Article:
While I agree with Ed, that the project manager who gives the better estimate and sticks with it with end up with satisfied customers and a better reference site, customers should be aware that when they take the lowest bid, that is not always the wise choice nor the way to a lower project cost, nor should they consider that the highest bid is going to bring the best result. Instead, select the services vendor with the best track record and the outcome will be a more predictable project cost which can be properly budgeted-for.

  5. lyn

    We are about to implement StarLims 10. I would love any advice from anyone with experience in this matter. The fact that the system is super configurable gives me cause for concern. Any help gratefully received

  6. Lyn, the most basic advice starts from the fact that this is a software project. Depending on the size and complexity of the implementation, you will probably need a project manager, business analyst, implementation specialists, etc… If this system will be validated, you will need validation experts starting right now. The goal will be to manage the project to keep it reasonably close to the budget, but still get the maximum of needed changes to it to make it usable to your users. This means that you’ll need to gather requirements, prioritize them, negotiate them with regard to getting the most possible within budget, risk management, etc…

    Validated or not, proper testing is always required and, for long-term maintenance, the people doing the implementation need to have good documentation and other implementation practices so that they can document what they’ve done, properly test it, etc…, all part of a software project.

    My best advice is to take the term COTS (Commercial Off-the-Shelf) with a big grain of salt. Truly, this isn’t a “from scratch” project where you start with a blank slate, and don’t treat it that way or you’ll end up changing too much of your system. However, you must treat it as a software project, but one where you are adding to what is already there.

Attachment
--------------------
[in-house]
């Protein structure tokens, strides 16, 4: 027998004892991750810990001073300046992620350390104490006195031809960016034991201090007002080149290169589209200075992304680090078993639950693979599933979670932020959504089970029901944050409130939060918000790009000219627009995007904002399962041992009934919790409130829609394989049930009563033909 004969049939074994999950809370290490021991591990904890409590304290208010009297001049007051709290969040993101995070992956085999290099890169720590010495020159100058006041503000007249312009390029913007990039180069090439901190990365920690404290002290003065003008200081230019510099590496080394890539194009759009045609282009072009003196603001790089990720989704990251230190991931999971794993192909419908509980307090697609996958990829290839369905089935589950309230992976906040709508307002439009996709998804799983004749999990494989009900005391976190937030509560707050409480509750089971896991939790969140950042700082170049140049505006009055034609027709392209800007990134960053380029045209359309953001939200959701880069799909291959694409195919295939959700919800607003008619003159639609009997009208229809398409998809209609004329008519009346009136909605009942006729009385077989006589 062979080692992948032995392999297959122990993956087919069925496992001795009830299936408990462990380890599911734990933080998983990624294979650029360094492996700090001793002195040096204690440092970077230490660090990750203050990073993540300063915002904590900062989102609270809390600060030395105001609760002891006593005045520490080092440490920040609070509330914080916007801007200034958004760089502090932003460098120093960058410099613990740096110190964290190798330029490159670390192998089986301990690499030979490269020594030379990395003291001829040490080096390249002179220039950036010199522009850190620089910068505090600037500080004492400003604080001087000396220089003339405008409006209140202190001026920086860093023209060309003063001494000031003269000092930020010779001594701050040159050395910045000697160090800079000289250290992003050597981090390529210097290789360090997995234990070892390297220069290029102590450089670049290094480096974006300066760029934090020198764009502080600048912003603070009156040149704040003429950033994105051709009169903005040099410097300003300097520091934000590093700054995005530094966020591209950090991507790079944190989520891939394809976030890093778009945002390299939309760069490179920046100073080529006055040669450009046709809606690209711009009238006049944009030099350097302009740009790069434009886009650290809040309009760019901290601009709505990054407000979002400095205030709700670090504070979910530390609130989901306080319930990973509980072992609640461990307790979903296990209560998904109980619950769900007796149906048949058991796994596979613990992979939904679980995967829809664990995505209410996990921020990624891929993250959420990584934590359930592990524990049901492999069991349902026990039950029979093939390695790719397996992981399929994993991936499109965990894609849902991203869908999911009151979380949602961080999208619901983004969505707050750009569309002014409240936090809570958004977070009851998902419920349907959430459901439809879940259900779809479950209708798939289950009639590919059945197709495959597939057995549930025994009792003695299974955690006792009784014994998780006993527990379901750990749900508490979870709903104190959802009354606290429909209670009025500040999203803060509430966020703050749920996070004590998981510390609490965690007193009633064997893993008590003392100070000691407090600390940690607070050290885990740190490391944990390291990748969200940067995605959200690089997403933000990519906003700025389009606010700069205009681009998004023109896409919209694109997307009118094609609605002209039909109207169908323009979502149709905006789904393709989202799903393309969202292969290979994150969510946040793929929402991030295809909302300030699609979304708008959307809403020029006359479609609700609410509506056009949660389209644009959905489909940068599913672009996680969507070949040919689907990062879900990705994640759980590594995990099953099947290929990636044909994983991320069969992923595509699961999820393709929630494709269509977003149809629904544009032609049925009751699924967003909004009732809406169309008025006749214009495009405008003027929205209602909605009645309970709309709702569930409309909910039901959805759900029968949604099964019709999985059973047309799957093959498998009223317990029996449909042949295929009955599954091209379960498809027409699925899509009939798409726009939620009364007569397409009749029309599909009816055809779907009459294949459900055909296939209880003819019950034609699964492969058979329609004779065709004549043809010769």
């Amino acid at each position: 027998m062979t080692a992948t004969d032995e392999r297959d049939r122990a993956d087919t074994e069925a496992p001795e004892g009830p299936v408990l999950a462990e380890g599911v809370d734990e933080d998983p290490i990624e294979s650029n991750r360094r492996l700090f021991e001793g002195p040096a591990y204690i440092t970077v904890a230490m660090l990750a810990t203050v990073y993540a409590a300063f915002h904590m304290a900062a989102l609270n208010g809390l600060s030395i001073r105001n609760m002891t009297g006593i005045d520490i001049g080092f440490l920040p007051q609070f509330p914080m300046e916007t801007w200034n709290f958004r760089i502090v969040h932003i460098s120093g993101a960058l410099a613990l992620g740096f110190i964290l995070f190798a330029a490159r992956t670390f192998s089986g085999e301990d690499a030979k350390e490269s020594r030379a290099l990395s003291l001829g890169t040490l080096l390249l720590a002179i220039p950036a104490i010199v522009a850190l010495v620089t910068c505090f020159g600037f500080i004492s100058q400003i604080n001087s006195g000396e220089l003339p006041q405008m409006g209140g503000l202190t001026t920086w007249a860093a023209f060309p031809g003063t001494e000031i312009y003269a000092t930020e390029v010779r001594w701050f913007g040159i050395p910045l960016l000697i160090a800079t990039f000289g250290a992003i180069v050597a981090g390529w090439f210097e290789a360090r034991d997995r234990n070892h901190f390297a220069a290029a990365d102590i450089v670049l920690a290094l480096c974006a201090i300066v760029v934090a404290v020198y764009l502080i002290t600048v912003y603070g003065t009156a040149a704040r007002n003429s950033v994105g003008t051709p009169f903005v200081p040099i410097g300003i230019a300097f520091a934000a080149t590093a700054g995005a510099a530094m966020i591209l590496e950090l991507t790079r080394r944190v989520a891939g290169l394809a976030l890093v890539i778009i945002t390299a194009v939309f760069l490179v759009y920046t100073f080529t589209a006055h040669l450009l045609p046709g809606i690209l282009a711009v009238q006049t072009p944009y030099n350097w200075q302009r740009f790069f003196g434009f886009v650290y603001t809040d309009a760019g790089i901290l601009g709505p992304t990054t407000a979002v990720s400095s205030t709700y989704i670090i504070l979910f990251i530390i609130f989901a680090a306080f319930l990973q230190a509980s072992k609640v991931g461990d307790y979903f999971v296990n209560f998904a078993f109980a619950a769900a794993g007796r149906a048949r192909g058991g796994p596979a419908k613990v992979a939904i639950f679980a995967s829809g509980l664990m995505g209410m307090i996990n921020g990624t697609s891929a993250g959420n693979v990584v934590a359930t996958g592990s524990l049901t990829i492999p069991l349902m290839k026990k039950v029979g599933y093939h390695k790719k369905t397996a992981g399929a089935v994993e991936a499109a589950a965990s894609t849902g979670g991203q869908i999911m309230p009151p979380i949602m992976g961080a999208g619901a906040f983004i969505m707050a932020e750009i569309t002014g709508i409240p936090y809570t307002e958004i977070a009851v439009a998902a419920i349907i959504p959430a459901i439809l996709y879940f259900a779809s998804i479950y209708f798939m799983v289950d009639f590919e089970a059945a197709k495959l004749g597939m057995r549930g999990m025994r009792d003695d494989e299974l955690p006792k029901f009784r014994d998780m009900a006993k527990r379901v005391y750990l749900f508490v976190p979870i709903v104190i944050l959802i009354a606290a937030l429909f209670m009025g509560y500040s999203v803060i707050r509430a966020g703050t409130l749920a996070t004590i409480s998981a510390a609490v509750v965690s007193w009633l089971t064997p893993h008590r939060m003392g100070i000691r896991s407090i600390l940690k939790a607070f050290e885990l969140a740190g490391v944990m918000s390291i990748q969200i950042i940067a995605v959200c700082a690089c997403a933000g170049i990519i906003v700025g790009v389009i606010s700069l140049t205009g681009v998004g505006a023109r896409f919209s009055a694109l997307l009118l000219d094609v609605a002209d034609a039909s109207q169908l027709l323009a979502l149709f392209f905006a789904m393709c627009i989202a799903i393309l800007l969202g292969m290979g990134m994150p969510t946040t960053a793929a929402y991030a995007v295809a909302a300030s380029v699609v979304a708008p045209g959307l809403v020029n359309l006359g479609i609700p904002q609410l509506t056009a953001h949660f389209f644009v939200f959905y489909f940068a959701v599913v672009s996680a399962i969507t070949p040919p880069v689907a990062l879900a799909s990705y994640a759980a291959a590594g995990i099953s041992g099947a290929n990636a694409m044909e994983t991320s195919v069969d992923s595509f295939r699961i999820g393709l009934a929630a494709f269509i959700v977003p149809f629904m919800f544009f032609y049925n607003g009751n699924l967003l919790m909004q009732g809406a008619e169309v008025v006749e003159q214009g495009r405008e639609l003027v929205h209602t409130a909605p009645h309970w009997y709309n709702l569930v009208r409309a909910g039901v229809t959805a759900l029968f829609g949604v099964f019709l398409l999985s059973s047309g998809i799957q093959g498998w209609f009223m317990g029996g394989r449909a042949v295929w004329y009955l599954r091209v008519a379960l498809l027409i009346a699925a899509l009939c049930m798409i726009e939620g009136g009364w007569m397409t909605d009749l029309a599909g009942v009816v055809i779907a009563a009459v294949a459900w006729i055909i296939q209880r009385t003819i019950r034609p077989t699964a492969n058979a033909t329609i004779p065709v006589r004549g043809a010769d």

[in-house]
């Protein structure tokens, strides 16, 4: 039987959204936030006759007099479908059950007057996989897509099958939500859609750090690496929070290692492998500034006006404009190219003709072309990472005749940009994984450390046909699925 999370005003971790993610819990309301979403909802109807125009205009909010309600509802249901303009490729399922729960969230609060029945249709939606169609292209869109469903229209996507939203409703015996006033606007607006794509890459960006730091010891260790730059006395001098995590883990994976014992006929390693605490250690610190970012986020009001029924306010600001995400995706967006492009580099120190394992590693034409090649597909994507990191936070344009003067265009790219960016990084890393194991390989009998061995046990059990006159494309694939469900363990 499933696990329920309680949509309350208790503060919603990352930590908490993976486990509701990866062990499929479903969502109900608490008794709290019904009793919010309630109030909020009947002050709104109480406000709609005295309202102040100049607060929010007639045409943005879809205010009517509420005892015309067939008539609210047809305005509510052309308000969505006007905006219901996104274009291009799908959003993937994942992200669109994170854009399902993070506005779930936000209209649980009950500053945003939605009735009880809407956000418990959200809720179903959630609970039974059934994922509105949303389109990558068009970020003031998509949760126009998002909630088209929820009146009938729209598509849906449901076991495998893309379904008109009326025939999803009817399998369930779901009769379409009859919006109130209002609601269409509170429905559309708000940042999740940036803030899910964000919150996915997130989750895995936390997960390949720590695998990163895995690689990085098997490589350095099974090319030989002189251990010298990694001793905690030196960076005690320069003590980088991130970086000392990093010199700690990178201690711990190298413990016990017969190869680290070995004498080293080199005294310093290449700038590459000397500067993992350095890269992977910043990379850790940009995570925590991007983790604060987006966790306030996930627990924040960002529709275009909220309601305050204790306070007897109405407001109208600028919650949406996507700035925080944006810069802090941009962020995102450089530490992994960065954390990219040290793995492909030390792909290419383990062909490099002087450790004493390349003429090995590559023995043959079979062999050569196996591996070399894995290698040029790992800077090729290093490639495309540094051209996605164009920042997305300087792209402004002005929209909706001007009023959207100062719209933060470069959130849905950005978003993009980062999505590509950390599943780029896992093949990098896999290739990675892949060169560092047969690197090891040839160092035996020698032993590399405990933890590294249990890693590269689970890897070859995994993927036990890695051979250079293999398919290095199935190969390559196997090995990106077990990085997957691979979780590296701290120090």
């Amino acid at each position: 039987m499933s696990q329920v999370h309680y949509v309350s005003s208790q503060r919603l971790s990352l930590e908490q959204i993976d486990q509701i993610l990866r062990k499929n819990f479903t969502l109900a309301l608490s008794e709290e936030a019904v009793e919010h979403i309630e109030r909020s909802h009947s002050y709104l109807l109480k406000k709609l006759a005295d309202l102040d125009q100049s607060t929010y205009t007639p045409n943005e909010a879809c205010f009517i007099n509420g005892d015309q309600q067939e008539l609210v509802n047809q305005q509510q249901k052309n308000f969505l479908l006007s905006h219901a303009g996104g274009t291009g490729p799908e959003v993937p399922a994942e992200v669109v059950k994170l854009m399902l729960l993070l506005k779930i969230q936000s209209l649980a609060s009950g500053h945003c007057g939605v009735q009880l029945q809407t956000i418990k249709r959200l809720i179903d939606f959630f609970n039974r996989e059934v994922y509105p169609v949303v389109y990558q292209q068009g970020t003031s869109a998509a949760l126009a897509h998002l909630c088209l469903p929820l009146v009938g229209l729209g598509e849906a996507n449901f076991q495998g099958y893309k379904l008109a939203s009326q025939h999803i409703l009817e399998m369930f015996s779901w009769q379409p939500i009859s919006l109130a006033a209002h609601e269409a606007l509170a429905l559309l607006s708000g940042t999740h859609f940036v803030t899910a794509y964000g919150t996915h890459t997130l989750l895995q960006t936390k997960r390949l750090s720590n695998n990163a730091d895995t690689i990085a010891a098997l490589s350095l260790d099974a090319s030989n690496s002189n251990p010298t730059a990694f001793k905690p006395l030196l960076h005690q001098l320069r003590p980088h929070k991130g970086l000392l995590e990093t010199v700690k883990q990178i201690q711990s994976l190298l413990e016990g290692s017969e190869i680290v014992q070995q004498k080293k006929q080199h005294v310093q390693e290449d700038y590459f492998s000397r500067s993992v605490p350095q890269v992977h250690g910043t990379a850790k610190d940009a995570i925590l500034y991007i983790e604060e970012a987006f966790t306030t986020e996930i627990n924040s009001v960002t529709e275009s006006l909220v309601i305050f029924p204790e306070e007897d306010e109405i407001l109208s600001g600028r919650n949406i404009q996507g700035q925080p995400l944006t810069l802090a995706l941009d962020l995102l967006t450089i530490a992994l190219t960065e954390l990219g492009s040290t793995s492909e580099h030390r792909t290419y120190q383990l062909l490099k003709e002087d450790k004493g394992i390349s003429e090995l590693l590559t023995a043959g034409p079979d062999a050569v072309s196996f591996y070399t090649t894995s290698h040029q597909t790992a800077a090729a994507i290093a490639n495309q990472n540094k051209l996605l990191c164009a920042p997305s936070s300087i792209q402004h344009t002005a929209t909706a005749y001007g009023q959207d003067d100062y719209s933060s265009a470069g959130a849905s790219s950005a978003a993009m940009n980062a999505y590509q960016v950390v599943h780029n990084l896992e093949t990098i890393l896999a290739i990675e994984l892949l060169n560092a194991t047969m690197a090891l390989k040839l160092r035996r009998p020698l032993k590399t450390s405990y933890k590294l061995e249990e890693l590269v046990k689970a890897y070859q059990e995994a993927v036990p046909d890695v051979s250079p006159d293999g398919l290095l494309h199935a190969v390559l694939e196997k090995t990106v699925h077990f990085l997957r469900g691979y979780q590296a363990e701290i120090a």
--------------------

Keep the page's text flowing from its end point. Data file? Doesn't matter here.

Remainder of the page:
With regard to testing and possibly validation, remember that “configuration” can be complex so it sometimes does need to be tested. Lists need to be proofread, but anything that exerts control should be tested and validated (when applicable).

    If this is the kind of advice you were looking for, you might want to search this blog for advice on things like business analysis and project management. Also, my web-site has a few articles on that topic that might be helpful to you, as well at:

    Gloria Metrick
    GeoMetrick Enterprises

  7. Stakeholder management matters a lot too. If the LIMS creates lots of work for the scientists, and benefits only management, then the implementation won’t go well.

    It’s worth looking at this classic paper, which coined the term “counter-implementation”:
    Information systems and organizational change by: Peter G. W. Keen
    Commun. ACM, Vol. 24, No. 1. (January 1981), pp. 24-33, doi:10.1145/358527.358543